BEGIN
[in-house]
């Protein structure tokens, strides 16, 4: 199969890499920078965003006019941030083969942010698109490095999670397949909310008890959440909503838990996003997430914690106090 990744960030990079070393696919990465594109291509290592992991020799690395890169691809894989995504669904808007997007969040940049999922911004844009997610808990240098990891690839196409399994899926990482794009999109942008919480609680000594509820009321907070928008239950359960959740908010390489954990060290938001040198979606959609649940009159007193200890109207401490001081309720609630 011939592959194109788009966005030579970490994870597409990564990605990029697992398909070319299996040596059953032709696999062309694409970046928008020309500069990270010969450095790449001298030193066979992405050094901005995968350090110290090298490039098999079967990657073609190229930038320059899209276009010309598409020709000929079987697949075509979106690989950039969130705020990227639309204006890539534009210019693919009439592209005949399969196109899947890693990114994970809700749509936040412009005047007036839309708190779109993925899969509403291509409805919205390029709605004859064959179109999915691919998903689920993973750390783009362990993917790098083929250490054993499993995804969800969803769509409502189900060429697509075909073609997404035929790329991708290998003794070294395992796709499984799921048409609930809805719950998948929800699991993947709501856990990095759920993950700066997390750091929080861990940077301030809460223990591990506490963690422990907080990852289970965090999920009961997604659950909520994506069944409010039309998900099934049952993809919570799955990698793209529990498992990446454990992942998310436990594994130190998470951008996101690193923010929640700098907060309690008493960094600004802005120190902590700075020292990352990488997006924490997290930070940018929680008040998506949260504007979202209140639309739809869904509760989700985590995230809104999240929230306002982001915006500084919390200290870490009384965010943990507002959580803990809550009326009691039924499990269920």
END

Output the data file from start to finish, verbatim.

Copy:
[in-house]
């Protein structure tokens, strides 16, 4: 199969890499920078965003006019941030083969942010698109490095999670397949909310008890959440909503838990996003997430914690106090 990744960030990079070393696919990465594109291509290592992991020799690395890169691809894989995504669904808007997007969040940049999922911004844009997610808990240098990891690839196409399994899926990482794009999109942008919480609680000594509820009321907070928008239950359960959740908010390489954990060290938001040198979606959609649940009159007193200890109207401490001081309720609630 011939592959194109788009966005030579970490994870597409990564990605990029697992398909070319299996040596059953032709696999062309694409970046928008020309500069990270010969450095790449001298030193066979992405050094901005995968350090110290090298490039098999079967990657073609190229930038320059899209276009010309598409020709000929079987697949075509979106690989950039969130705020990227639309204006890539534009210019693919009439592209005949399969196109899947890693990114994970809700749509936040412009005047007036839309708190779109993925899969509403291509409805919205390029709605004859064959179109999915691919998903689920993973750390783009362990993917790098083929250490054993499993995804969800969803769509409502189900060429697509075909073609997404035929790329991708290998003794070294395992796709499984799921048409609930809805719950998948929800699991993947709501856990990095759920993950700066997390750091929080861990940077301030809460223990591990506490963690422990907080990852289970965090999920009961997604659950909520994506069944409010039309998900099934049952993809919570799955990698793209529990498992990446454990992942998310436990594994130190998470951008996101690193923010929640700098907060309690008493960094600004802005120190902590700075020292990352990488997006924490997290930070940018929680008040998506949260504007979202209140639309739809869904509760989700985590995230809104999240929230306002982001915006500084919390200290870490009384965010943990507002959580803990809550009326009691039924499990269920």